with drawing conclusions from this study are basically the
same as the first, but these research problems do not mean
that calcium and vitamin D are cures for osteoporosis.
In addition to these supplements at the right doses, fracture
prevention requires regular weight-bearing exercise, a healthy
diet, and other supplements such as ipriflavone and boron,
as well as proper hormone balance, with bio-identical hormone
treatment if needed.
Q. Can I take my prescription cholesterol
medication (cholestyramine) along with natural treatments
like policosanol and garlic?
—RM, New Hampshire
This medication binds with bile acids in the intestinal tract
and diverts cholesterol to production of more bile acids,
lowering the level in the blood. It may have some side effects,
such as constipation, gas, bloating, and heartburn. It is
recommended less frequently than statin drugs.
Natural cholesterol-lowering supplements are unlikely to
have any negative interaction with cholestyramine (brand name
Questran) or with any of the cholesterol drugs, including
the statins. Policosanol may have some similar actions to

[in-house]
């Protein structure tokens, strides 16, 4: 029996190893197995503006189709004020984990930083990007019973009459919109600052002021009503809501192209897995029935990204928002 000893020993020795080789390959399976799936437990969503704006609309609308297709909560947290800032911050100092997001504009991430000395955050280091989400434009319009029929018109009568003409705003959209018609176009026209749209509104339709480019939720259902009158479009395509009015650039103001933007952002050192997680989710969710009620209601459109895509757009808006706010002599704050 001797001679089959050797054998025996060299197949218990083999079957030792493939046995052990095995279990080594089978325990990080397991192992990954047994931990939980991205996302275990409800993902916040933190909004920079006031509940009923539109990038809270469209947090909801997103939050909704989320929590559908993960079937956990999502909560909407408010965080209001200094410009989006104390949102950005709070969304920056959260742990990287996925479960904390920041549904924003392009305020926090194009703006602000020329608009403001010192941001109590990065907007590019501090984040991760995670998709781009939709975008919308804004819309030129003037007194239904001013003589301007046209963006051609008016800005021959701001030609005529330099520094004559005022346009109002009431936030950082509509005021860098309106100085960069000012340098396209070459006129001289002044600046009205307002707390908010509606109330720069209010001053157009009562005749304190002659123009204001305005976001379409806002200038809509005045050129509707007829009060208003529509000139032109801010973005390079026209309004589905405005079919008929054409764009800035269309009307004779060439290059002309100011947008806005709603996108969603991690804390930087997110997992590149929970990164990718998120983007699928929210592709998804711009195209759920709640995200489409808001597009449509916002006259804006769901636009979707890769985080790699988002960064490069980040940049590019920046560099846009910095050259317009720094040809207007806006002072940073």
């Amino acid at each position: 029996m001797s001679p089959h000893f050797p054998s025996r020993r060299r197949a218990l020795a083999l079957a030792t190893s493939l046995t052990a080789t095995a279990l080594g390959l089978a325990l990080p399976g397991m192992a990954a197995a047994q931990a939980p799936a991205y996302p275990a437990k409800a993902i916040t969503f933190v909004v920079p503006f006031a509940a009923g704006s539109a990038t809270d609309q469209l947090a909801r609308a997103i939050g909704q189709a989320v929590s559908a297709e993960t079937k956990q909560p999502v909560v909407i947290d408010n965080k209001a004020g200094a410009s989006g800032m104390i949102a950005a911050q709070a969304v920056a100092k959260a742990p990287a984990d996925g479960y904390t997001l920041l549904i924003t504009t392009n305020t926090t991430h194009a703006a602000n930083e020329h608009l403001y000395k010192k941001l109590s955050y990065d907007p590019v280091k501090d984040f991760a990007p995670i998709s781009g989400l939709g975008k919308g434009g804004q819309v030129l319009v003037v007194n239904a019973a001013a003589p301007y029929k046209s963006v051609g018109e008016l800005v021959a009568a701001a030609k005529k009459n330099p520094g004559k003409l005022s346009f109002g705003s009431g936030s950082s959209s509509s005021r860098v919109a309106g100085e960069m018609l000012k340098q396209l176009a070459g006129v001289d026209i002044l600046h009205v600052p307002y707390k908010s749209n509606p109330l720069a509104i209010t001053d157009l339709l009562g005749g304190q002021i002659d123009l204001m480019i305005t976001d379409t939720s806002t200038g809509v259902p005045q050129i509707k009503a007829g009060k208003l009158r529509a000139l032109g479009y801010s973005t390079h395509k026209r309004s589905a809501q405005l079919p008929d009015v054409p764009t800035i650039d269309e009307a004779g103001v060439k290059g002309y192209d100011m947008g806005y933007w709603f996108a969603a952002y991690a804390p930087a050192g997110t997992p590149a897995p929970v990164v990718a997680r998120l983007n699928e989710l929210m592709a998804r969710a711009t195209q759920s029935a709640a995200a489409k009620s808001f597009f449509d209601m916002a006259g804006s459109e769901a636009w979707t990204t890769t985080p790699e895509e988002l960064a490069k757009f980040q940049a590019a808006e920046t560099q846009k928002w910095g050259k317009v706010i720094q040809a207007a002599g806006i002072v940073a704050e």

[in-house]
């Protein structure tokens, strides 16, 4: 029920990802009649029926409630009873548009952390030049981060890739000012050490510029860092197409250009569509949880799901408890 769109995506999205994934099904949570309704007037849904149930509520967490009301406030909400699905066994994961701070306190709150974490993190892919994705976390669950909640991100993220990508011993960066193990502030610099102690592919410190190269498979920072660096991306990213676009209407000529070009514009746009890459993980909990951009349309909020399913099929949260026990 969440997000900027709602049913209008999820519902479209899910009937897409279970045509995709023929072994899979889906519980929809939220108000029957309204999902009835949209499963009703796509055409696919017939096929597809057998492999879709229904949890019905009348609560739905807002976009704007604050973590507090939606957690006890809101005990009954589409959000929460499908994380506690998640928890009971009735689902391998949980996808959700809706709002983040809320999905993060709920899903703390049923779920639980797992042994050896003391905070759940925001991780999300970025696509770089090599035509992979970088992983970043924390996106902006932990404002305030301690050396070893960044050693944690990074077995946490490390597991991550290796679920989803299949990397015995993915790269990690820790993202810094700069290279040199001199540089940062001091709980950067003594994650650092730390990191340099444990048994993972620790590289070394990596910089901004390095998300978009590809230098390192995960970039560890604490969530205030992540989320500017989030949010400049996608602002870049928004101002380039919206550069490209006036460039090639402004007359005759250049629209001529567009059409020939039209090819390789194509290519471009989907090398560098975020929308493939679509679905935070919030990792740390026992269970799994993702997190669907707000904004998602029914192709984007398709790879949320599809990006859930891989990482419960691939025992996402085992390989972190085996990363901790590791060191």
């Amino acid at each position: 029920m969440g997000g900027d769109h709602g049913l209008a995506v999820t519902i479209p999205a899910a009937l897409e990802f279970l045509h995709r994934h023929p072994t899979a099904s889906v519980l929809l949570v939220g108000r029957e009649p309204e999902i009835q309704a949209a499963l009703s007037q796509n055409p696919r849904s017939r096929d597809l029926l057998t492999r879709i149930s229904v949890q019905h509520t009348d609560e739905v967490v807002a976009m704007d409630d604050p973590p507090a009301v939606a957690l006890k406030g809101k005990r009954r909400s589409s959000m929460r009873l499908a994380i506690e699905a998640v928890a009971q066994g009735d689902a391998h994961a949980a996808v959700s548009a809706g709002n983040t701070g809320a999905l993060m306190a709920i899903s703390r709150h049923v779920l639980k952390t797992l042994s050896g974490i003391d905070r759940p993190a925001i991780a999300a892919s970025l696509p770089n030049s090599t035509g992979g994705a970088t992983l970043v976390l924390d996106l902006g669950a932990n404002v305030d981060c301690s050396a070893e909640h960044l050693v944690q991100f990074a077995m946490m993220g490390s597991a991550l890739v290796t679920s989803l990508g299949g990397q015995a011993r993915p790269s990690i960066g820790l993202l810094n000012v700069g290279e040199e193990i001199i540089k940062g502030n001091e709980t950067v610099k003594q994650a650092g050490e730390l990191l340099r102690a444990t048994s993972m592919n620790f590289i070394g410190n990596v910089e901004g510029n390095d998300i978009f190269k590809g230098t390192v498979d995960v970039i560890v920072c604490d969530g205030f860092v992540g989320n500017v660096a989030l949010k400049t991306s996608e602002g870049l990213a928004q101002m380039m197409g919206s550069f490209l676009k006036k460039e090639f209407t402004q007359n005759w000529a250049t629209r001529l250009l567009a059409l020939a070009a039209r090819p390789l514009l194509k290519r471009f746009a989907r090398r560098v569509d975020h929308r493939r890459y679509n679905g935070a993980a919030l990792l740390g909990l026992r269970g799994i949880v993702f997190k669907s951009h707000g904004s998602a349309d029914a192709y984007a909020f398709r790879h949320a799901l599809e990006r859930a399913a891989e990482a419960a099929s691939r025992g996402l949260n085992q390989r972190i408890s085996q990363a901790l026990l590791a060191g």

the statins, but no side effects have been reported, and it
has been shown to be almost as effective as the best statin
drug, in addition to providing similar vascular protection.
If you do decide to take both, you should be sure to inform
your doctor. Most of the time I have found it unnecessary
to use the prescriptions when patients take the natural substances.
Other natural treatments that control cholesterol include
red yeast rice (2000 mg daily), garlic (1000-2000 mg), chromium
(200-600 mcg), vitamin E (400-800 IU of mixed tocopherols),
niacin (vitamin B3, 2000-3000 mg), vitamin C (2000-4000 mg),
and fish oils (600-1200 mg of EPA/DHA).
A diet rich in soy foods, almonds, oats, barley, psyllium,
and specific vegetables that are high in viscous fibers (eggplant
and okra) can effectively lower cholesterol. Combining some
supplements with this diet may eliminate your need for drugs.
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Stepping off the pesticides treadmill.
Maradit-Kremers H, et al., Cardiovascular